vacuum leaks and cannot find any. The car ran fine for weeks after the cod es were set. It now runs fine until the codes are set and then runs rough a t idle.

ld be PCM related? I applied a vacuum gauge to egr and road tested it. Th e egr solenoid is opening and passing vacuum to egr valve as it should. App ly throttle and the solenoid opens egr, let go of gas and immediately no va cuum to egr, seems normal to me, yet still the p0403 egr electrical code. I do not believe any of the parts are bad, also i cant see bad o2 sensors c ausing a purge valve and egr solenoid electrical codes. I could understand a bad egr system causing o2 codes, but not necessarily, o2 heater circuit codes. I was thinking pcm issues, but seeing the egr solenoid seemingly wo rking as it should, passing vacuum to valve, that seems to imply pcm is doi ng as it should, completing the circuit. I have power to dpfe sensor as we ll, not sure how a bad dpfe could cause purge code circuit and o2 codes cir cuit.

during inspection and all 6 codes were back. they now come back as soon as engine is warm.

Check your idle air control valve.
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bad IAC valve could cause 6 other electrical circuit codes?
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On Wednesday, June 13, 2018 at 1:33:42 PM UTC-10, snipped-for-privacy@gmail.com wrote :

Forget about the codes, your idle could be a separate problem. I recently h ad a trouble code indicating that my throttle sensor was bad, changing it d idn't solve the problem but replacing a part in the steering column did. If you are having a problem with the idle, the idle air control valve should be the first place you look. Take it off, clean it, and make sure it works.
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Thanks for the reply. I replaced the PCM a year ago for the well known issu e of plugs and coils burning up the pcm. I replaced pcm and plugs and coils with recommended parts. While doing so, the throttle body, intake manifold , egr, and IAC were thoroughly cleaned. I will revisit the IAC.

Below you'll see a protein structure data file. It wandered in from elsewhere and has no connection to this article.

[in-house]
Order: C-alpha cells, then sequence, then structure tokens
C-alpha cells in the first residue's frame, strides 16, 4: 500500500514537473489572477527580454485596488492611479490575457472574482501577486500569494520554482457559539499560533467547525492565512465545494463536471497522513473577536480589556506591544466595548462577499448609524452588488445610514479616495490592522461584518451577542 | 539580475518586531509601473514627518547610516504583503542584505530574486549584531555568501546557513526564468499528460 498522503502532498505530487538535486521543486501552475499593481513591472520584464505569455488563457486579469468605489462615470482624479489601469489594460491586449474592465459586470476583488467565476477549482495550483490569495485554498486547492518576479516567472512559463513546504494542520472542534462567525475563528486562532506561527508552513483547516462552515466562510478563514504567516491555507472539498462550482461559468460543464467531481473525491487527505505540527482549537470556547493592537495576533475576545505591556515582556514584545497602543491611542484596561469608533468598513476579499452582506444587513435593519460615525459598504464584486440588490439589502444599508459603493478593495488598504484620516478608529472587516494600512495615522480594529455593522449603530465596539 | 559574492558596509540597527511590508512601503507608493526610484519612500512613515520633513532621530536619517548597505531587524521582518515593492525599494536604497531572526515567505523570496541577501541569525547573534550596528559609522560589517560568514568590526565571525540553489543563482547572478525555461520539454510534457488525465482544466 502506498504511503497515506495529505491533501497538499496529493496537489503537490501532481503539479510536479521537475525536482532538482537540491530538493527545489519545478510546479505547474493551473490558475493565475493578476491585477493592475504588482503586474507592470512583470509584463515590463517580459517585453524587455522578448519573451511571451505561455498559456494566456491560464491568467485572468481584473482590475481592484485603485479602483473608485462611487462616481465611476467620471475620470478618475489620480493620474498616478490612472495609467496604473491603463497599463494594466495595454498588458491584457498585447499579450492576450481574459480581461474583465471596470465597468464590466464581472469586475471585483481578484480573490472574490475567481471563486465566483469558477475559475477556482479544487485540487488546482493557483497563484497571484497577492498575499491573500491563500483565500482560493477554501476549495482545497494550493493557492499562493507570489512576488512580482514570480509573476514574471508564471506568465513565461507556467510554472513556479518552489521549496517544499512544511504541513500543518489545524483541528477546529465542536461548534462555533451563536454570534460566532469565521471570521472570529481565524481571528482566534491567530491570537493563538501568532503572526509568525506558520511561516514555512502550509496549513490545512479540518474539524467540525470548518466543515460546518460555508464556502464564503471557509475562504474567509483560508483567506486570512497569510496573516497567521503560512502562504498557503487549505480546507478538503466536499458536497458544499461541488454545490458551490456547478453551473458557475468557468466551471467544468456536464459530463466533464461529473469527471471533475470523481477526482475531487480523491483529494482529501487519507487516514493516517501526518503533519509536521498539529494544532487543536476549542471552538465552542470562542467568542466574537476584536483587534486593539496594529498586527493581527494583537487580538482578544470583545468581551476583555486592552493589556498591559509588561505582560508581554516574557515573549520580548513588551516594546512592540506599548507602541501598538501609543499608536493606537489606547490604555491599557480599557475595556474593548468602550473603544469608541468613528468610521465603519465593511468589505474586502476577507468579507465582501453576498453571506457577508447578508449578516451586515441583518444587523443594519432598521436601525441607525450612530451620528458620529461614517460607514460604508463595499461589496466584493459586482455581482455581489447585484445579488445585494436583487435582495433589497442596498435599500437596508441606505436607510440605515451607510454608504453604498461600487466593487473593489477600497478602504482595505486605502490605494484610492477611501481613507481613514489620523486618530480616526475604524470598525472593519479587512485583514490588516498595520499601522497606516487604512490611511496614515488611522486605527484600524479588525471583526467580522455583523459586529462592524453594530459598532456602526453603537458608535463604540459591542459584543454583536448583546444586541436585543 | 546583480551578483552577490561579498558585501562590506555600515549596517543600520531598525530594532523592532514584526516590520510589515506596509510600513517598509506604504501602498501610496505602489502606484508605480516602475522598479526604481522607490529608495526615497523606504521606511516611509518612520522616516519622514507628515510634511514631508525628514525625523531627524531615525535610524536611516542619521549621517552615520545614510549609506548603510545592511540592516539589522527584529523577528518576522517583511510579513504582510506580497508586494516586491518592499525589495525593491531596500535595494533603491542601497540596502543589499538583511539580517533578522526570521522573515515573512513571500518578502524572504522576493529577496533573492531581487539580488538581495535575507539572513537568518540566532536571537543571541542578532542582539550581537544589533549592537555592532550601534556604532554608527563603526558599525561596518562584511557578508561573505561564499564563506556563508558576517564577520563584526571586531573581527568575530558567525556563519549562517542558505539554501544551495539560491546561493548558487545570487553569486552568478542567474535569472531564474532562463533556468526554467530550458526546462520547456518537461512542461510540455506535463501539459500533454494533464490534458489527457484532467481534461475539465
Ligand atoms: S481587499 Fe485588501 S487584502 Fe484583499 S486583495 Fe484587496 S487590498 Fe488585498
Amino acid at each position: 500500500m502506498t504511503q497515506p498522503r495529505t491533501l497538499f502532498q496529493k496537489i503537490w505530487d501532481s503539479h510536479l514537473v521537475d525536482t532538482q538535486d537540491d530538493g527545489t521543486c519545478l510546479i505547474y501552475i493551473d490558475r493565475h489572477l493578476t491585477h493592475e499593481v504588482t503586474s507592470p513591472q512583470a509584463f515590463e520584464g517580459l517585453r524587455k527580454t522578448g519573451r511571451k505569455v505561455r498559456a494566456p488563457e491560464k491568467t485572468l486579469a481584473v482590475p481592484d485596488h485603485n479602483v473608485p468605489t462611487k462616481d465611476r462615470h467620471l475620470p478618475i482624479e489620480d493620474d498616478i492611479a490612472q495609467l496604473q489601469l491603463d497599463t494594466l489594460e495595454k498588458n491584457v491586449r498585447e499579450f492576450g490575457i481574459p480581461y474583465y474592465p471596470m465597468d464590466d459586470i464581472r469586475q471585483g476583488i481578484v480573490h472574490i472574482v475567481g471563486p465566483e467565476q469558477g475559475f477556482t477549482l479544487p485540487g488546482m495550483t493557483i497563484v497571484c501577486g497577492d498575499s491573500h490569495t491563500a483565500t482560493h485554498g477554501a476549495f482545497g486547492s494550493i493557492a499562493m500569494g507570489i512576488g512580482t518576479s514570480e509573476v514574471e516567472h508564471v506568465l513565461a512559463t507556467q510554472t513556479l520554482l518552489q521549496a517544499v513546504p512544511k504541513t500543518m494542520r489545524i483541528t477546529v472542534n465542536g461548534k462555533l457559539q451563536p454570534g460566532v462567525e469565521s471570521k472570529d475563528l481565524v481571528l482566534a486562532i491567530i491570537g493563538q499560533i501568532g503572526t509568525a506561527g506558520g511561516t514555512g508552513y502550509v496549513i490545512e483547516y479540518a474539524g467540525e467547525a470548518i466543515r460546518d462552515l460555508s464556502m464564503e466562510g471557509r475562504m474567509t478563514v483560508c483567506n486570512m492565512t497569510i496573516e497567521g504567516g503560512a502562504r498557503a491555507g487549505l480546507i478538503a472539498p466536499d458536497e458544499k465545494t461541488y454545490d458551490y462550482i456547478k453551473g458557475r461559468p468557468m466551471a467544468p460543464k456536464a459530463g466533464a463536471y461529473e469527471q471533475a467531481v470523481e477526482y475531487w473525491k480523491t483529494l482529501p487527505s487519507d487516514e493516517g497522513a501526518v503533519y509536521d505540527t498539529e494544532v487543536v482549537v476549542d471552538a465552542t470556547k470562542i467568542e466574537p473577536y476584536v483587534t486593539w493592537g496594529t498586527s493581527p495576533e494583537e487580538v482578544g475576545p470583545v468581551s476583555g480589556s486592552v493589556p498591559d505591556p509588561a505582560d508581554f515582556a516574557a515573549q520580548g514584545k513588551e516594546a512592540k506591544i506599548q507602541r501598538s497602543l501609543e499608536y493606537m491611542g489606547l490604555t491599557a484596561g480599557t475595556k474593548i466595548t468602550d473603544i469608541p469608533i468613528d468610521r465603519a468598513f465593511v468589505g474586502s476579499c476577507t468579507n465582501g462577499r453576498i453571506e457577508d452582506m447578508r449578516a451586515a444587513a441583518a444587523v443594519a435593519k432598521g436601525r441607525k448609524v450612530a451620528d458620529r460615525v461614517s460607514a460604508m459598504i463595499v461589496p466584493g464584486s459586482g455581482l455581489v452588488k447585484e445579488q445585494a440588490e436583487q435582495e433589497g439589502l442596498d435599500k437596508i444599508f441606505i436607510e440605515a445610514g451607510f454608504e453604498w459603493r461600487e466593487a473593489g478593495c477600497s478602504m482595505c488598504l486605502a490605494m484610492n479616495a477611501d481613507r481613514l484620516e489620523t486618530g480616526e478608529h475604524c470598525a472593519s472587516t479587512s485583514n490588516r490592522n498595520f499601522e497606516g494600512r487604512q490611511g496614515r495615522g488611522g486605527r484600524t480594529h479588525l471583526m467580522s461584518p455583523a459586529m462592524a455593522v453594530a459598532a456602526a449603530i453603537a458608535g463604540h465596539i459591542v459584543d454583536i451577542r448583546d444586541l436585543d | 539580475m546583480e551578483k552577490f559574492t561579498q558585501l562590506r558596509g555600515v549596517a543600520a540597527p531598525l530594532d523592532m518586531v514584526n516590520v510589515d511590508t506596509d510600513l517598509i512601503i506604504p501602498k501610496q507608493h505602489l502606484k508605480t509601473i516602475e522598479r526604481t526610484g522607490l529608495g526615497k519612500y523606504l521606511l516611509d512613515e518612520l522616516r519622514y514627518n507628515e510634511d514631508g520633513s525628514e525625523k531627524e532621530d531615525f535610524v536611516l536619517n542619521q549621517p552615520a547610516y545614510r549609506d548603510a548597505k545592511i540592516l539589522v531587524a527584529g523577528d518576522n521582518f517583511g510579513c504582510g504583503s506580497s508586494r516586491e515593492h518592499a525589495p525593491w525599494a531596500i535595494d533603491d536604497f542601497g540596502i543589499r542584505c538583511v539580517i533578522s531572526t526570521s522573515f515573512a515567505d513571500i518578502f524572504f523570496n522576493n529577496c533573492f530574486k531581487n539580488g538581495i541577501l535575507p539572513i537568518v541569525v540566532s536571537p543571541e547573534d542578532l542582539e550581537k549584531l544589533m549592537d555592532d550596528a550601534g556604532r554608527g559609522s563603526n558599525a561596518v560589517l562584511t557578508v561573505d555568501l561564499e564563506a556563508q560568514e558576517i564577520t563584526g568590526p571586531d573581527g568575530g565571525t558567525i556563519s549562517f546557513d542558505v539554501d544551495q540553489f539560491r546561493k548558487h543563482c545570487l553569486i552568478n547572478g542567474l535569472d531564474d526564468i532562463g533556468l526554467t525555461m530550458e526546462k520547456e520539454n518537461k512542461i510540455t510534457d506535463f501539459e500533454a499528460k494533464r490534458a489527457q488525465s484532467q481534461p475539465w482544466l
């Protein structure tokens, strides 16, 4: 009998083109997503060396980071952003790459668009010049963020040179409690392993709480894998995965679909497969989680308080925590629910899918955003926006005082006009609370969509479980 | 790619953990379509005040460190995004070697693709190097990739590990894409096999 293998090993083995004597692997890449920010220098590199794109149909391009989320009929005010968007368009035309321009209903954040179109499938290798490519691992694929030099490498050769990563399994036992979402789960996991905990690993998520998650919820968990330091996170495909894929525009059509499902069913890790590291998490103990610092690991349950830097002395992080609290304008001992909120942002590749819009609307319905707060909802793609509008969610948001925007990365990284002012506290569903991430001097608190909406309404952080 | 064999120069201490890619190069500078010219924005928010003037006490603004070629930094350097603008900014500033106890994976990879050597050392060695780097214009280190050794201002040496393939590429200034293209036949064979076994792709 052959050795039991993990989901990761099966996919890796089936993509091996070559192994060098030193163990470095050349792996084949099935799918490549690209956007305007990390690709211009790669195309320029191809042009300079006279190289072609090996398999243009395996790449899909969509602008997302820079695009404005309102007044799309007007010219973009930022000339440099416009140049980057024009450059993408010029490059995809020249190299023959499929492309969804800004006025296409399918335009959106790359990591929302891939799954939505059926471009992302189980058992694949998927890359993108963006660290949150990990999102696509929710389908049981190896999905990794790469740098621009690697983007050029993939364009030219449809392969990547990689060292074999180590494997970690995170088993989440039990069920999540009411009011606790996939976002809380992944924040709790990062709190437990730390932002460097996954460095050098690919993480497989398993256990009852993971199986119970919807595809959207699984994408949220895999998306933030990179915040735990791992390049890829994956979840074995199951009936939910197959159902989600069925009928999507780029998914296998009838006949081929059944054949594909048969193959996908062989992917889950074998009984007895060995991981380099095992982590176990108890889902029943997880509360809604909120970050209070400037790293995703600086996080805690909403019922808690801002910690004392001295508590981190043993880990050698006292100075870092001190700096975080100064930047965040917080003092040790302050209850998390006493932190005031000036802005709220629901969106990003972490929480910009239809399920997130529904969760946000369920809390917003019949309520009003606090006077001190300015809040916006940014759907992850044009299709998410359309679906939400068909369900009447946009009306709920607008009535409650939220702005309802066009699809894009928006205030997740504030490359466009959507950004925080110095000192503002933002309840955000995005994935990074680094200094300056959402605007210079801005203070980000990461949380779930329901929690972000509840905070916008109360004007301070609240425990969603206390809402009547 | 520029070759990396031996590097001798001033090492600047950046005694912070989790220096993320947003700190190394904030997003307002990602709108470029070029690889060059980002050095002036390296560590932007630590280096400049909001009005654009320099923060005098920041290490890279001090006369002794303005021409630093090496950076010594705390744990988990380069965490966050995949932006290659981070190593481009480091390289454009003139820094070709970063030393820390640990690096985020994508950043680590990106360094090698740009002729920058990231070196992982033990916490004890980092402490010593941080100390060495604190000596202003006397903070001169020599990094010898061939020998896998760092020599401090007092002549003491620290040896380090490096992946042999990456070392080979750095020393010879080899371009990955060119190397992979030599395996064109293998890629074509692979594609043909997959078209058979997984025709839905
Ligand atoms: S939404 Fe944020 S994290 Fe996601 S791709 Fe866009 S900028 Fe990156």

I understand that codes do NOT always point to the true problem. I could se e o2 codes being caused by other emission issues etc. My o2 codes are heate r circuit failure codes, my egr code is circuit failure codes, along with t he purge solenoid circuit failure codes. The idle issue when codes set seem to feel like when the egr has vacuum at idle. I had it happen close to hom e and pulled in driveway, yanked the egr hose and it settled right back to normal. i am not sure if there was vacuum or egr was stuck open a tad. Eith er way that in itself should not trigger circuit failure codes.
I am trying to find the common denominator of the circuit codes. the purge and all 4 02's share the same fuse and power wires. I have tested power to be ok. As you know it needs drive cycles to trip the codes, making testing trickier. I road tested egr and it was opening and closing just fine, that makes me feel I cant just assume pcm is shot.
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snipped-for-privacy@gmail.com wrote:

Toss a scan tool on it that can read live data. Start with a cold engine and watch the O2 sensor activity. The description sounds like one of the heaters is grounding out internally and shutting off the 12 volt feed. While you watch that you could connect a meter to one of the other 12 volt feeds on that circuit and watch it as well.